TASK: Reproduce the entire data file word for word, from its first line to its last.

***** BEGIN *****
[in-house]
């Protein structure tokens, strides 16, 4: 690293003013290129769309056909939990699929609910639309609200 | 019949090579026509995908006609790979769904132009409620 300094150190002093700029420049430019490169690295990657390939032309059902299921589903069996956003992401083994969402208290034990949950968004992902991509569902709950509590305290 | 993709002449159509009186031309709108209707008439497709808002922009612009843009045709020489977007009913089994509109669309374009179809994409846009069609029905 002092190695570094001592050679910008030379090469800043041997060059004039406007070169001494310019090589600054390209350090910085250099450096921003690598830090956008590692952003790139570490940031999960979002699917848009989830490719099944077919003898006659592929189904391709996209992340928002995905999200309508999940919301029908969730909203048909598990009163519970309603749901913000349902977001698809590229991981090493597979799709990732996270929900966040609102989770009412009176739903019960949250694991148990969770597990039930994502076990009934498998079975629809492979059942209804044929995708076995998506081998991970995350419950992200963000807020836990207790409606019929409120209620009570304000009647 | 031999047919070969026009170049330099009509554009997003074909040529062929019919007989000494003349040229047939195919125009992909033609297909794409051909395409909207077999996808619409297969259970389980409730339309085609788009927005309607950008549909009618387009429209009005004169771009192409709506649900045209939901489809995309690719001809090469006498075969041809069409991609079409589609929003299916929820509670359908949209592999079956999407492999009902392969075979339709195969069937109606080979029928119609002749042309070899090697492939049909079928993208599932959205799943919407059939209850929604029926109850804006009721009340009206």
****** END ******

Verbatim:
[in-house]
């Protein structure tokens, strides 16, 4: 690293003013290129769309056909939990699929609910639309609200 | 019949090579026509995908006609790979769904132009409620 300094150190002093700029420049430019490169690295990657390939032309059902299921589903069996956003992401083994969402208290034990949950968004992902991509569902709950509590305290 | 993709002449159509009186031309709108209707008439497709808002922009612009843009045709020489977007009913089994509109669309374009179809994409846009069609029905 002092190695570094001592050679910008030379090469800043041997060059004039406007070169001494310019090589600054390209350090910085250099450096921003690598830090956008590692952003790139570490940031999960979002699917848009989830490719099944077919003898006659592929189904391709996209992340928002995905999200309508999940919301029908969730909203048909598990009163519970309603749901913000349902977001698809590229991981090493597979799709990732996270929900966040609102989770009412009176739903019960949250694991148990969770597990039930994502076990009934498998079975629809492979059942209804044929995708076995998506081998991970995350419950992200963000807020836990207790409606019929409120209620009570304000009647 | 031999047919070969026009170049330099009509554009997003074909040529062929019919007989000494003349040229047939195919125009992909033609297909794409051909395409909207077999996808619409297969259970389980409730339309085609788009927005309607950008549909009618387009429209009005004169771009192409709506649900045209939901489809995309690719001809090469006498075969041809069409991609079409589609929003299916929820509670359908949209592999079956999407492999009902392969075979339709195969069937109606080979029928119609002749042309070899090697492939049909079928993208599932959205799943919407059939209850929604029926109850804006009721009340009206």